Perhaps this is why, over time, it became a favorite dish of mine. Many times I made it to feed my fellow students whilst at university in London while we crammed for exams, over – what else – lunch. I still have the old oak table we sat at. It’s hard to believe now that six or seven of us could fit around this small table, but we did, discussing all the topics of the day; to take part in the ‘ban the bomb’ marches that swept the British capitol, strikes, elections, where to go during the long summer break and how on earth were we going to get through all the work we had piled up in front of us? We felt that we were in the midst of ‘everything important happening in the world’ and would convene weekly, if not more, to debate, and to eat. There were meals made memorable by heated differences of opinion; some touching, by announcements of betrothals and others melancholy; by the loss of one of our own. To this day, when we gather together again, those meals shared around that table always come up in conversation and inevitably someone will mention that tarte.  

Like a treasured talisman, this dish has accompanied me on my travels around the planet. When I arrived in Los Angeles it was my ‘go to’ dish. On Sundays, after an energetic game of beach volleyball with a gaggle of ex-pat friends, we’d drive back to the house and cook together, barefoot from the sandy beach. We’d make this, roast chickens, ratatouille and a large green salad. Provence in California. I felt at home.  

As with many food-obsessed immigrants I soon discovered the local treasures of the farmers markets filled with bok choy, daikon, pomegranates, persimmons, pluots, watermelon radish, curly kale and golden beets; vegetables that I had not known, let alone savored in Europe, and I delved into them with gusto making new salads and other lunchtime treats for our friends and family’s weekend repast. My ‘go to’ dish was – for a long time - put aside… until recently, when I taught a class at Buttonwood Farm and Winery in the Santa Ynez Valley. The event took place in a private garden, steps from the tasting room. Tables had been set under trees adorned with produce from their farm in the form of zucchini, large onions and grape vines. A warm, scented breeze drifted across the bucolic setting as guests sampled the wine and tasted the salads. It was a picturesque and enchanting afternoon. It made me think of Provence and our old farmhouse and of all the Sunday lunches shared on the terrace by the kitchen.

I had the added treat of taking home the freshly picked zucchini and onions from Buttonwood after the event. As I unpacked the vegetables in the kitchen it occurred to me that I could make an onion tart – a nostalgic nod to summer’s past – but this time with a twist. There were LOTS of zucchini, so what about grilling them and adding that to the tart? Of course, if I was about to make a large onion tart I’d need lots of people to share it with. The next day the house filled up with friends bringing wine, cheese, fruit and other delicacies to share. We set up tables in the garden. I made the new version of the onion tart and a big dish of Ratatouille.  We sat in dappled sunlight, ate good food, discussed local politics, the drought, and upcoming summer plans. We laughed a lot. Some of us had a snooze in the shade. I felt as though I had come full circle: a Provencal afternoon on the American Riviera.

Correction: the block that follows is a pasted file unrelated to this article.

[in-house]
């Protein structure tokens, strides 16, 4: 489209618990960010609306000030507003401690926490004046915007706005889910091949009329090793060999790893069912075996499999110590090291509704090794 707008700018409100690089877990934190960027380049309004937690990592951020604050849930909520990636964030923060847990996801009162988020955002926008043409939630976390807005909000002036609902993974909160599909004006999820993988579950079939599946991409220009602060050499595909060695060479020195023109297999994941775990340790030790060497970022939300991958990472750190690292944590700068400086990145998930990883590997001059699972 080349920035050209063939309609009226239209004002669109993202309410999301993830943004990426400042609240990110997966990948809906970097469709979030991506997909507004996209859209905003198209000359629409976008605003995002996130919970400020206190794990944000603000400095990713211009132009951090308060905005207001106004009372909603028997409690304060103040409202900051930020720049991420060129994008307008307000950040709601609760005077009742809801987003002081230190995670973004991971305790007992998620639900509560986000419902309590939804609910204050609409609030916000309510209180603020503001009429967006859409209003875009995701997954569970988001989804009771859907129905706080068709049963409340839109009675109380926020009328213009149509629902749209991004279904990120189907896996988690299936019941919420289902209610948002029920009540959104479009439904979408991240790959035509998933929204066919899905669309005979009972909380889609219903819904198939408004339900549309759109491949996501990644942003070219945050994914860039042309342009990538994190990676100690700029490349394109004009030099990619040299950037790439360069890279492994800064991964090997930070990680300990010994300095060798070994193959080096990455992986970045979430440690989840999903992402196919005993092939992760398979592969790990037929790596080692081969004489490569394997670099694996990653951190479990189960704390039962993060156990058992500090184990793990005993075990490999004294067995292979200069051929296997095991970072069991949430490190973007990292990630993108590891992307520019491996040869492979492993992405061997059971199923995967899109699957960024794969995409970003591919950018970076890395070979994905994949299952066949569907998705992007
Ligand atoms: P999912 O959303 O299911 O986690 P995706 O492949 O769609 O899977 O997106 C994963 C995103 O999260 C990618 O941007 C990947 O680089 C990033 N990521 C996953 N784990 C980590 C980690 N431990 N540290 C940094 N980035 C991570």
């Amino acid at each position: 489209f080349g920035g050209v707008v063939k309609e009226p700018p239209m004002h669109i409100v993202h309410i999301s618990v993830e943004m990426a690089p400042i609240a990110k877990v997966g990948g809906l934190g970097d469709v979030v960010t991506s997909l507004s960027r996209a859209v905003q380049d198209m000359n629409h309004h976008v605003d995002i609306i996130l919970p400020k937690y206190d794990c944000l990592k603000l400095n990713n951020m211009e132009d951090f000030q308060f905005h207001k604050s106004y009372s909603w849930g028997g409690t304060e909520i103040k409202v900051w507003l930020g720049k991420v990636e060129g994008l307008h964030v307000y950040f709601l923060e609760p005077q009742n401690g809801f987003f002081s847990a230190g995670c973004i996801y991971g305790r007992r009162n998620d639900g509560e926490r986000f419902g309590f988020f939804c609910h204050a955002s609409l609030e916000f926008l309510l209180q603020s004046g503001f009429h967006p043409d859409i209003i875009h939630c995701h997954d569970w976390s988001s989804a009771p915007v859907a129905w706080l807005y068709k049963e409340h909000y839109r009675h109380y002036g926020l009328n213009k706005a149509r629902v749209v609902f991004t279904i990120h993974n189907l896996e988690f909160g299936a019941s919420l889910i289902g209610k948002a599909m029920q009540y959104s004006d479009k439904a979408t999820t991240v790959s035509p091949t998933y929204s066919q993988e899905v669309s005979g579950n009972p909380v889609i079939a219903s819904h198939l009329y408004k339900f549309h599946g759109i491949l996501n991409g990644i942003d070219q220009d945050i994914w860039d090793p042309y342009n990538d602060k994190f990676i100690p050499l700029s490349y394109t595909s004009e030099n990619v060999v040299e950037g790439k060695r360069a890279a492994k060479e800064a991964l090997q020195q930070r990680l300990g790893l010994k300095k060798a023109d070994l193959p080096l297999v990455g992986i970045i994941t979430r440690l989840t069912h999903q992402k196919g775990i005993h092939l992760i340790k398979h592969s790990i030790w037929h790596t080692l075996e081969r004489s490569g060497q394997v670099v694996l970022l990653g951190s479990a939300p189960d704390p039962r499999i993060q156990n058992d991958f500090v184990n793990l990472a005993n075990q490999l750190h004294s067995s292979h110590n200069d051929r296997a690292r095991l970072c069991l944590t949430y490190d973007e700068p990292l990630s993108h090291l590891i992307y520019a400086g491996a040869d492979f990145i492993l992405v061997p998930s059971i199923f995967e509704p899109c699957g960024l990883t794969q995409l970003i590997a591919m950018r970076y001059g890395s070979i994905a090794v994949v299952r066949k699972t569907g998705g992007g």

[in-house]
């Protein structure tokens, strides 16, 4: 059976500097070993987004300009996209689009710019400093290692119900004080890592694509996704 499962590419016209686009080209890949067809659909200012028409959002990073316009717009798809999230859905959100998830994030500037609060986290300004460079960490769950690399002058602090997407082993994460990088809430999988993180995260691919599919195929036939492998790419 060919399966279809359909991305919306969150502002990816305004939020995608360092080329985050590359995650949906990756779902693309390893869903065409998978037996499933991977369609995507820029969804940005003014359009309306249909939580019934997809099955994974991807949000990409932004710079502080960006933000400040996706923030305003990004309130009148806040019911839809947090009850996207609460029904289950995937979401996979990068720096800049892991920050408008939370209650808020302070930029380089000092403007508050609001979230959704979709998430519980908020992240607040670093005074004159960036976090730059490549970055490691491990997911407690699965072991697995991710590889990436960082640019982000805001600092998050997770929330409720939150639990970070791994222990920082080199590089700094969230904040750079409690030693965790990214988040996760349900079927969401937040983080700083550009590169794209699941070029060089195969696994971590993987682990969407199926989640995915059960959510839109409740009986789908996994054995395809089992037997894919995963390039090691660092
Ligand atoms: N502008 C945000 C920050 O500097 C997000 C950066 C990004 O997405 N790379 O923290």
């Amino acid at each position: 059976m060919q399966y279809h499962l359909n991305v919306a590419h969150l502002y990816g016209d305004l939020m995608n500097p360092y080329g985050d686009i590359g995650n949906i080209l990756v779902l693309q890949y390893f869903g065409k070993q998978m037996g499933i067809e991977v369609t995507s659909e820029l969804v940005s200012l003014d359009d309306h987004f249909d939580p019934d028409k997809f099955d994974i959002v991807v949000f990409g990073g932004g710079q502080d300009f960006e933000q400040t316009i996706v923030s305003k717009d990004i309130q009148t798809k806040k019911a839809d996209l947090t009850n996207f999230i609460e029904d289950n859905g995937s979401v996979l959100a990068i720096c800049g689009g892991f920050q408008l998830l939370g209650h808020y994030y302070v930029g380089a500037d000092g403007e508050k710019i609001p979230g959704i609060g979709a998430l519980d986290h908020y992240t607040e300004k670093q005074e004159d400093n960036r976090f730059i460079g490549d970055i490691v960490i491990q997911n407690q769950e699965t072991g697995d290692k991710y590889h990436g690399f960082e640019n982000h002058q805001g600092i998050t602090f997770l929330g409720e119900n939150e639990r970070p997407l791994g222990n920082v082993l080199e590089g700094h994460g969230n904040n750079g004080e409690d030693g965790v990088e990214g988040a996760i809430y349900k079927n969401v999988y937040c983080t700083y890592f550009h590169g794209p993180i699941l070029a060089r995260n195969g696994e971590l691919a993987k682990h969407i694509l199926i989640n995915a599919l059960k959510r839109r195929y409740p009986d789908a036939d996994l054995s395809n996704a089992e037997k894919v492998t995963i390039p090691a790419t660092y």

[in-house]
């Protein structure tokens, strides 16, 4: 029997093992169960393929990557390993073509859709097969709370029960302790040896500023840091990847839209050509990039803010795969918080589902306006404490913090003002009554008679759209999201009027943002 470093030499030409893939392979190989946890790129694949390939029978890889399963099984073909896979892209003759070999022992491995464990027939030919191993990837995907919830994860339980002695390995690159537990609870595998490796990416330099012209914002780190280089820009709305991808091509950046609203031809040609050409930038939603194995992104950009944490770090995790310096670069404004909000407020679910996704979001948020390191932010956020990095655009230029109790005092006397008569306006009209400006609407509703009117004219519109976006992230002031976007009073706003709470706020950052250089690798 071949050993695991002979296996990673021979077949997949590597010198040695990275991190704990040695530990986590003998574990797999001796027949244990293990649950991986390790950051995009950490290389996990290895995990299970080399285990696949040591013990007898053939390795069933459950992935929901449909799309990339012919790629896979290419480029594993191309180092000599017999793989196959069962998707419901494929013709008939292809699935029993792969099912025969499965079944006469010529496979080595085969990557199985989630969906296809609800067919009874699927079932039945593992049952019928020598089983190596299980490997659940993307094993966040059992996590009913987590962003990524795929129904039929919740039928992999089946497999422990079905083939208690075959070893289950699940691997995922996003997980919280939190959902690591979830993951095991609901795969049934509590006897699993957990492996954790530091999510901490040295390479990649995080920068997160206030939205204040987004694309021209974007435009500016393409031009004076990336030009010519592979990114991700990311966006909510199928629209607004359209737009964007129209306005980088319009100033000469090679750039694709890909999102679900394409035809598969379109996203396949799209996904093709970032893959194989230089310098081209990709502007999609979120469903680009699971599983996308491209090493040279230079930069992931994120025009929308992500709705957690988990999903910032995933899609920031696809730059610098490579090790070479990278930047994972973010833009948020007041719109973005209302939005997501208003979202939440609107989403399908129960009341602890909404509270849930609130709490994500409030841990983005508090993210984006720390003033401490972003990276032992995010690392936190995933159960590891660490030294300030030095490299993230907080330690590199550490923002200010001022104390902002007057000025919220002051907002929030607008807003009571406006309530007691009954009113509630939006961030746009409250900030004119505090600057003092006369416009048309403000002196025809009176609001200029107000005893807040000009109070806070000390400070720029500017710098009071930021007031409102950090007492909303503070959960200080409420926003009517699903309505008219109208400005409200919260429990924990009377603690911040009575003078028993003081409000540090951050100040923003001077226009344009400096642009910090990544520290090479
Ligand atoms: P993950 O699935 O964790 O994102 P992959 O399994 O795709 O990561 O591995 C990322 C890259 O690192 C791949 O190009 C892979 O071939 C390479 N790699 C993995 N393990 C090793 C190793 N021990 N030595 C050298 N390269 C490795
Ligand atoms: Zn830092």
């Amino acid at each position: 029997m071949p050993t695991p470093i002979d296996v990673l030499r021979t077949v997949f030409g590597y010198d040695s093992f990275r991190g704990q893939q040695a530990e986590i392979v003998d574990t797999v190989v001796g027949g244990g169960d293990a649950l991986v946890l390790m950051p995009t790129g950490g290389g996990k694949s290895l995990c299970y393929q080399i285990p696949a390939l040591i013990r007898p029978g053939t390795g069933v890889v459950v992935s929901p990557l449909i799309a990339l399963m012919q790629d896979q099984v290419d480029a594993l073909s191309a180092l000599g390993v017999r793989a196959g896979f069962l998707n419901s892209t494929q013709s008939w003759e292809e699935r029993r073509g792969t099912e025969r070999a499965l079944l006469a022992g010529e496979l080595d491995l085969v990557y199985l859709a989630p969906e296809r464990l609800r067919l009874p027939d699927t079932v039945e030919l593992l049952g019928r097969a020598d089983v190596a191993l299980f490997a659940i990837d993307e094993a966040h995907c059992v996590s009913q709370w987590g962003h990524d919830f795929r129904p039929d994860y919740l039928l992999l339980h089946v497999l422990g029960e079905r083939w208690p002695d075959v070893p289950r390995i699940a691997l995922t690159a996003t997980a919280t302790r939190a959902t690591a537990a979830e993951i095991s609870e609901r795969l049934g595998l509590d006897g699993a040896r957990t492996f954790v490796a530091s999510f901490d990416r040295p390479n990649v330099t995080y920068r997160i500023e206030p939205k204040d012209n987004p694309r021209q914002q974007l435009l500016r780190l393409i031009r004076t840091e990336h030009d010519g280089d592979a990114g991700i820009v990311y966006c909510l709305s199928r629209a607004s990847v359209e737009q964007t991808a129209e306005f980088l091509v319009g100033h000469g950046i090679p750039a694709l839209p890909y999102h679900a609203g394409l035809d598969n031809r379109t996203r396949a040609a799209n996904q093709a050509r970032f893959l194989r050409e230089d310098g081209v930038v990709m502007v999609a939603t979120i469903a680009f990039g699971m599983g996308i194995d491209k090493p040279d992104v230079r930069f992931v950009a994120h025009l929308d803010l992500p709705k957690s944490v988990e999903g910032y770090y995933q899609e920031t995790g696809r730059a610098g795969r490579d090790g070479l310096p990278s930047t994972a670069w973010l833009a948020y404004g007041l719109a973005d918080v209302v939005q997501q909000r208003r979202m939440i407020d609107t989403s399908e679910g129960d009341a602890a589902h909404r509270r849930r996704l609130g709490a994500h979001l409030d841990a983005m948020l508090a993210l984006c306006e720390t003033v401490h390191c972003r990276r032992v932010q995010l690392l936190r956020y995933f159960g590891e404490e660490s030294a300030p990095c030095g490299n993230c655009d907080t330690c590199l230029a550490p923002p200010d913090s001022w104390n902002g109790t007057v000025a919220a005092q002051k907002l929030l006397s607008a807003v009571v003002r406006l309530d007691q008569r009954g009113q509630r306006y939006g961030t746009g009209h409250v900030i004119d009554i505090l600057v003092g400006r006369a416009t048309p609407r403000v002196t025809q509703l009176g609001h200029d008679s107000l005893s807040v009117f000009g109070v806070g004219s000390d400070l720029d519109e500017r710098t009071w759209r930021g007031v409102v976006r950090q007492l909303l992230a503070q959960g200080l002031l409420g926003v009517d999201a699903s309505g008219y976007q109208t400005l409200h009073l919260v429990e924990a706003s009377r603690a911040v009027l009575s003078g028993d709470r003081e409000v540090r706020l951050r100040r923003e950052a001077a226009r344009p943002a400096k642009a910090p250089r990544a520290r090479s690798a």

The tart is made in two parts:  preparing and cooking the vegetables and preparing and cooking the dough. You can also make a classic Tarte a l’onion and not add any zucchini to the tart. The choice is yours.

For the Vegetables:
Olive oil
6-7 large yellow onions – peeled, halved and finely sliced
Salt and pepper
6 large zucchini – ends trimmed then cut on a bias in thin slices (you can also use different varieties of zucchini and squash for this)

  1. Pour a little olive oil into a large skillet or saucepan placed over medium heat. Add the onions, a large pinch of salt and 5-6 grinds of black pepper, stir frequently and cook until the onions are completely soft and slightly golden. This will take at least 15 minutes. Be patient with the onions as you do not want them to burn, which they tend to do if you turn the heat up too much. Once cooked you can leave the onions in the pan until you are ready to finish the tart.
  2. Place all the zucchini slices in a large bowl. Drizzle some olive oil over the top, add a sprinkling of salt and some pepper. Toss so that the slices are lightly coated.